When the Red Bull Air Race launched in 2003, race tacticians didn't exist. Today, it's a critical role on every team. But what does a tactician do?
"This job isn't only about data analysis to find the best line through a racetrack," says Anselmo Gamez, a flight instructor, commercial pilot and championship-winning aerobatic competitor who is tactician for Team Velarde. "I work on recommending new techniques for flying and training, and am involved in developing the plane and its modifications. It's learning or investigating everything you can do to get faster."
How it all started
Paulo Iscold, who contributed to the success of retired three-time World Champion Paul Bonhomme, is now Team Chambliss' tactician. A renowned professor, he teaches aeroplane design, flight testing, and applied aerodynamics at Brazil's Federal University of Minas Gerais, as well as designing record-breaking aircraft. Iscold became the first tactician in the Red Bull Air Race when South African pilot Glen Dell recruited him in 2008, and he's seen the role evolve.
"I was designing new parts with Glen and we needed a simulator to test our modifications. We then realised that we could use the simulator to optimise the flight path," Iscold relates. "But it was when I was working for Paul at the season opener in 2014 that we were really able to prove that track optimisation worked."
He continues, "Everybody was flying the VTM more or less vertical, and I was telling Paul that we should incline more, but he was worried about getting a disqualification. Before the Final 4, I told him, 'If you incline and get a DQ, you will be fourth, and if you don't incline you will also be fourth, so there's nothing to lose.' He flew it inclined and won the race!"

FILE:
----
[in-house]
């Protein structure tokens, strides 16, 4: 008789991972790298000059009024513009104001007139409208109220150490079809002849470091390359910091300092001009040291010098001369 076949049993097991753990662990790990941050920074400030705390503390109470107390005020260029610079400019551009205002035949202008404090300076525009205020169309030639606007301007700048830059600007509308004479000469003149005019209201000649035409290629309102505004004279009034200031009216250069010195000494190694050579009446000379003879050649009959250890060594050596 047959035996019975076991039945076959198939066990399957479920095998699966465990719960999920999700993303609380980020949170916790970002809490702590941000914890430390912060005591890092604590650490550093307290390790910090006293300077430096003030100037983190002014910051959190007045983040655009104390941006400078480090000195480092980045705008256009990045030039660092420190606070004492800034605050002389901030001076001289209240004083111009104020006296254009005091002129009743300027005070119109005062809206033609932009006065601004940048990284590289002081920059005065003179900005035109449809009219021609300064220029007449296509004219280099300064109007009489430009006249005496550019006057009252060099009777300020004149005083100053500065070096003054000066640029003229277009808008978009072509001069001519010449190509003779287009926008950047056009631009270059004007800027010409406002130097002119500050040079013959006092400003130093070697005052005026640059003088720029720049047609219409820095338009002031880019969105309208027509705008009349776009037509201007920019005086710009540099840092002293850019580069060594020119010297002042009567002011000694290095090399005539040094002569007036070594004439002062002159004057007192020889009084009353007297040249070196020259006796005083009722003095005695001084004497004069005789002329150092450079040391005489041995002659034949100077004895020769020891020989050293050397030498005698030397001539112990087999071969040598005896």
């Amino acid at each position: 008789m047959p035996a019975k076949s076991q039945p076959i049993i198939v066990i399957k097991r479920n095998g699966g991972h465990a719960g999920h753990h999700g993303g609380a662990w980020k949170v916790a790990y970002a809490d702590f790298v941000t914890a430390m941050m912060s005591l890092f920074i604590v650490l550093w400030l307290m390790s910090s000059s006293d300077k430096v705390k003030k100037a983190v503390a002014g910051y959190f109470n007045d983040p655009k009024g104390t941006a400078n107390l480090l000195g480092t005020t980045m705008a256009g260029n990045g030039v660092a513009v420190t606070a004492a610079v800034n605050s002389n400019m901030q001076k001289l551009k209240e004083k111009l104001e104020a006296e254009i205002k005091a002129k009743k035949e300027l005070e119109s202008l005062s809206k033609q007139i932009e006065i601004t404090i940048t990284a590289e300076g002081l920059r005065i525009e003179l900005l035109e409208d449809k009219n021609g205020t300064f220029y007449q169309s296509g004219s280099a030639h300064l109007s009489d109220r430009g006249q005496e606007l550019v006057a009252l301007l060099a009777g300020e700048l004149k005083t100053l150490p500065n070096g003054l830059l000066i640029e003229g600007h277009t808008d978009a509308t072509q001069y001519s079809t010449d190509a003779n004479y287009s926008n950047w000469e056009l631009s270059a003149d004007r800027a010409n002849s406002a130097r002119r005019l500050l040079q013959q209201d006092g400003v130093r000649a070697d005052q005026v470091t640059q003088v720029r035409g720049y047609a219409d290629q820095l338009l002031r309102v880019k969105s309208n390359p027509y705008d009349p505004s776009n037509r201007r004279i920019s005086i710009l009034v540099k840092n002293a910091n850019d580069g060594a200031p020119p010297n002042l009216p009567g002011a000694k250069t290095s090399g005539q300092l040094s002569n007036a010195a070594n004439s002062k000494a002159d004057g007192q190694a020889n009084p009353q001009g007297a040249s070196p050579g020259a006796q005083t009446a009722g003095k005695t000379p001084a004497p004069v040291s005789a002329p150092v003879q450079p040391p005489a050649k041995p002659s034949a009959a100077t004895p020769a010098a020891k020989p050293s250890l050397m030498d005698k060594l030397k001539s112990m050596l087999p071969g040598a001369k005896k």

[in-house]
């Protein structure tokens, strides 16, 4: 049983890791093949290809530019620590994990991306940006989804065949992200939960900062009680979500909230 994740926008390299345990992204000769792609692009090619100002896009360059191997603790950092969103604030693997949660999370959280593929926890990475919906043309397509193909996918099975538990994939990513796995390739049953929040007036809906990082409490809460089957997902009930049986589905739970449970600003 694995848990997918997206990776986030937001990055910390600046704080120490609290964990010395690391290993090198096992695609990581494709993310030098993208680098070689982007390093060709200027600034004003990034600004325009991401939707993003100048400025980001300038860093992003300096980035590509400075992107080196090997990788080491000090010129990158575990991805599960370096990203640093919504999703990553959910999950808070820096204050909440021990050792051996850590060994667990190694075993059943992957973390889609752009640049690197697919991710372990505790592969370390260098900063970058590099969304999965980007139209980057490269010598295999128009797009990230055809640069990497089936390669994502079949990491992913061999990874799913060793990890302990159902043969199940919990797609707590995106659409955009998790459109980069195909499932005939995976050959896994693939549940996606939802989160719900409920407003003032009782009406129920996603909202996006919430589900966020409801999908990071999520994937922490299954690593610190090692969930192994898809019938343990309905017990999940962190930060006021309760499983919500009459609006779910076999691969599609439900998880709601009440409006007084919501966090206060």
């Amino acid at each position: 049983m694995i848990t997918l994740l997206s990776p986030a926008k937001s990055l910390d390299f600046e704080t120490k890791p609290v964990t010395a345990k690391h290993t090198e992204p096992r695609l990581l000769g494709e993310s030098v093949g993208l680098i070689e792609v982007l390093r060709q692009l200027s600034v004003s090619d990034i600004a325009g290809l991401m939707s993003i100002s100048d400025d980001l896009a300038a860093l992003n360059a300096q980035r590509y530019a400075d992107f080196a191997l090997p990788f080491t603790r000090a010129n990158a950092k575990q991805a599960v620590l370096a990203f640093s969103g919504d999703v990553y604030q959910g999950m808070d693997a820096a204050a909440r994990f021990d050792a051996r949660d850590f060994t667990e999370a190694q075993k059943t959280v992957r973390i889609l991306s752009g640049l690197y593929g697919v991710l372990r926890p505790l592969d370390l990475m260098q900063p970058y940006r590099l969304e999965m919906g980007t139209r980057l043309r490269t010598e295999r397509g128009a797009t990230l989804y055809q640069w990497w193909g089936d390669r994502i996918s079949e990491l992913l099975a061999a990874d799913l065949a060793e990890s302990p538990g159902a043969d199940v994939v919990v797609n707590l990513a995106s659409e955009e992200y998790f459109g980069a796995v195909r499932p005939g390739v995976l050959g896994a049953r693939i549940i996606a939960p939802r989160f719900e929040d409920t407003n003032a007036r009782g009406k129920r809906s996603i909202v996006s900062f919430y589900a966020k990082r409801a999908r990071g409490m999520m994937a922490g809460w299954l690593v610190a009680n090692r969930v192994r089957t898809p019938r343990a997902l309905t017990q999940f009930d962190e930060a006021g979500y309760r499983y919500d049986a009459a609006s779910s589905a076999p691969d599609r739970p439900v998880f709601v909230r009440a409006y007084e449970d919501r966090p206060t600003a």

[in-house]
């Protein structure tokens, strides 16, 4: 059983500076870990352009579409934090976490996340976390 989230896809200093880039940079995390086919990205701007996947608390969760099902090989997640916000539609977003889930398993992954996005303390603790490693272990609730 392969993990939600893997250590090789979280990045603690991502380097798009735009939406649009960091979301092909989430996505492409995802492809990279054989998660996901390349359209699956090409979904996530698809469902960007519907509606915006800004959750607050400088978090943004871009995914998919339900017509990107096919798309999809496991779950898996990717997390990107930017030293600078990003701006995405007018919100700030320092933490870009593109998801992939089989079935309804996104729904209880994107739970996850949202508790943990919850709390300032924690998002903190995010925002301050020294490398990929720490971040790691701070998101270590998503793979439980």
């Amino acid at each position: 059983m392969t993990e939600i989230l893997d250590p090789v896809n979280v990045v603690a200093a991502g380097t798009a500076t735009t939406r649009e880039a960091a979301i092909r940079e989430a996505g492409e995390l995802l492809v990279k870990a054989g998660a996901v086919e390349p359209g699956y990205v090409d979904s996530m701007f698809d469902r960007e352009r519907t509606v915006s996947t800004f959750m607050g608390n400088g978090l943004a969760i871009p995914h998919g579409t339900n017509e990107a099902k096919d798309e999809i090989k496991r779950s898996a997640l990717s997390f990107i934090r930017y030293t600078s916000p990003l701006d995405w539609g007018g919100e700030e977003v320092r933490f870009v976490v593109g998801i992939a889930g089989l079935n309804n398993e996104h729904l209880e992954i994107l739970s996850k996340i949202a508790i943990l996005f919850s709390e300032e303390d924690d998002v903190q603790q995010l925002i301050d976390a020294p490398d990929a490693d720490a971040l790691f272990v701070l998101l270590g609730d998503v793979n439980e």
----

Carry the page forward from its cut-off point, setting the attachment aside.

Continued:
Iscold concludes, "That was the day that a tactician became essential to a competitive Red Bull Air Race team."
Not a one-person job
When it comes to modifications, a tactician's duties span from conceptual design to fabrication. However, Iscold points out, "This is not a one-person job. The last two years Jason [Team Chambliss technician Jason Resop] and I spent the winter working more than 12 hours per day to get the raceplane done. We are a team doing a team job, and further we need to bring people from the outside to make things work."
Gamez, too, notes that Team Velarde collaborates with outside experts on aspects like the new winglets that they installed last season. In 2017, the team additionally became partners with leading simulator developer Simloc, which creates flight simulation solutions for everything from supersonic fighter jets to commercial passenger aircraft.
"Simloc developed some tools to help me visualise and analyse all the lines flown by the plane during the Free Practice sessions," says the Spanish tactician. "In turn we give them feedback, because for them it's a great opportunity to have telemetry and flight data from such high-performance flying."
Track analysis and simulations
How are the track simulations created? It starts weeks before each stop, when teams are provided with a map of the track including the GPS coordinates of the Air Gates.